To grow up poor, Black, and gay is to not see yourself anywhere. It is also to feel completely unseen, as so many people around you invalidate your very existence.
Growing up, I did not see people like me in positions of power or influence — certainly not in public office. Instead I watched as opportunistic, straight politicians — mostly white, nearly all men — used the basic human rights of LGBTQ+ people as a political football to further their careers.
I was raised in the Baptist church, where things have gotten better but it is still taboo to be gay. As a kid struggling with self-acceptance and agonizingly afraid of how others would perceive me if they learned the truth, life would have been much easier had I been able to see someone like me in the halls of Congress. It would have given me hope that everything would one day be OK, that I did not have to hide or cry so much, and that one day society would judge me based on the content of my character rather than who I loved.
Representation matters. My coming-out process was aided mightily by the television series Noah’s Arc, which featured out gay, Black men in loving relationships like I had never imagined, and Frank Ocean’s heartfelt acknowledgment in July 2012 that several of his songs on Channel Orange were addressed to another man.
In the 243-year history of the United States, there still has not been an out gay, Black member of Congress. And for queer communities of color, lack of representation in public office has had dire consequences.
Rising rates of transphobic and homophobic hate crimes mean that all LGBTQ+ people live under the threat of danger. LGBTQ+ youth are twice as likely to be homeless than their straight and cisgender counterparts. And LGBTQ+ students have on average $16,000 more in student debt than their straight classmates and less parental help paying it off.
These dangers are compounded for the Black queer community. Black LGBTQ+ people are dramatically more likely to live in poverty than their white LGBTQ+ and straight Black counterparts. Black trans women are killed at seven times the rate of the general American population. And Black folks continue to bear the brunt of the HIV/AIDS epidemic, with particularly high rates among gay and bi Black men.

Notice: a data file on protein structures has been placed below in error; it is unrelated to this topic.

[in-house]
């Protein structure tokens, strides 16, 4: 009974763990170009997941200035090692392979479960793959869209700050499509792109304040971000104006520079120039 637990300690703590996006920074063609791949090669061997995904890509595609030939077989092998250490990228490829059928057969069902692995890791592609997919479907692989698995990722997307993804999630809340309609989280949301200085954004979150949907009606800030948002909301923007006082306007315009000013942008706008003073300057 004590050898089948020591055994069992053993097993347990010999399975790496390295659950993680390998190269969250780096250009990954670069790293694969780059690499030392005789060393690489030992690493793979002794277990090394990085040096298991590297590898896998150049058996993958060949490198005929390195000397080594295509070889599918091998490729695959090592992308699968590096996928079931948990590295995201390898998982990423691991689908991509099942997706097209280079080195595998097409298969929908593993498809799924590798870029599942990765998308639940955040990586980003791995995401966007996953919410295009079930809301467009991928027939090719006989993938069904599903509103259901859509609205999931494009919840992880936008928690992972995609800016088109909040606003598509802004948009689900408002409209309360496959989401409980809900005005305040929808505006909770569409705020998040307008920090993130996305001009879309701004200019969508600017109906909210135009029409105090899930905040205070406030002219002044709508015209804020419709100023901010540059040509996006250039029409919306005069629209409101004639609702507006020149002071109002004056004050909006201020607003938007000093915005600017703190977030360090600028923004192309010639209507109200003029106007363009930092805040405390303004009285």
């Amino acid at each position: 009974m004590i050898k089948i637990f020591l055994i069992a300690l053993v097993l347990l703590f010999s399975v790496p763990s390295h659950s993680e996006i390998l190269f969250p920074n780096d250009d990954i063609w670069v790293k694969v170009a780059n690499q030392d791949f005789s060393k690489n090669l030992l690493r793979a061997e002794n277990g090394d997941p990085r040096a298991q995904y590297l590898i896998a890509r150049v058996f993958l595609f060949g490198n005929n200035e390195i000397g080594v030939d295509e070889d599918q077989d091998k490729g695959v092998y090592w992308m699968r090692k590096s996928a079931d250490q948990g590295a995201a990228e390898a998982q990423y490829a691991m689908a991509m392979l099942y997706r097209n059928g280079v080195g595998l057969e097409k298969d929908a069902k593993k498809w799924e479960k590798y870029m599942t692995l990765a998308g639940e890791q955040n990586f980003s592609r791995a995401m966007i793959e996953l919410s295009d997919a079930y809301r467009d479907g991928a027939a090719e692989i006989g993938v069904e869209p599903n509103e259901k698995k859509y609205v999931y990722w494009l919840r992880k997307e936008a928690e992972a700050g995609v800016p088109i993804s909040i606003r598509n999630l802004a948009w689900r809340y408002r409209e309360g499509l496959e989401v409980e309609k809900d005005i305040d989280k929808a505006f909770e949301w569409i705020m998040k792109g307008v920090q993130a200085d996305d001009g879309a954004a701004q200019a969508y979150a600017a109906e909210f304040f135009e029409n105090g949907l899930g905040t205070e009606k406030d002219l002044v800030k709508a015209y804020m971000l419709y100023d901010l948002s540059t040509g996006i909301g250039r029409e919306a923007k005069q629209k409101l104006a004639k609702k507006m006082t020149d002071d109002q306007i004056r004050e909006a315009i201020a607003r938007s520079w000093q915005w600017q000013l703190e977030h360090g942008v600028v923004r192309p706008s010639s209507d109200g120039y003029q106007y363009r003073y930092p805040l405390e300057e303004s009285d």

For me, policy is personal. It is because of my identity that I will fight to ensure that everyone — and I mean everyone — is able to live with human dignity.
I will fight for Medicare for All so that no one has to forgo diagnostic testing or life-saving drugs like PrEP because they cannot afford the premium, the deductible, or a copay. I will fight for comprehensive housing affordability so that LGBTQ+ youth have a guaranteed roof over their heads. I will fight for free public college so that all students, including LGBTQ+ youth, are able to participate in the 21st century economy without incurring crippling debt. I will fight to decriminalize poverty and center restorative justice instead of locking so many of our people in prisons, where they are subject to disproportionate rates of sexual violence. And I will fight for federal protections against discrimination on the basis of gender identity and sexual orientation.
It is a disgrace that so many kids continue to grow up like I did, without a representative who truly represents them. But I believe that the people of Westchester and Rockland Counties — the communities that raised me — are going to change that. With the help of people all over America, we will lift up the voices and concerns of communities that have been shut out of the political process as part of the shared struggle for liberation in this country.
We will start by winning on election day in 2020. And in January 2021, I will fight for all of us in the halls of Congress.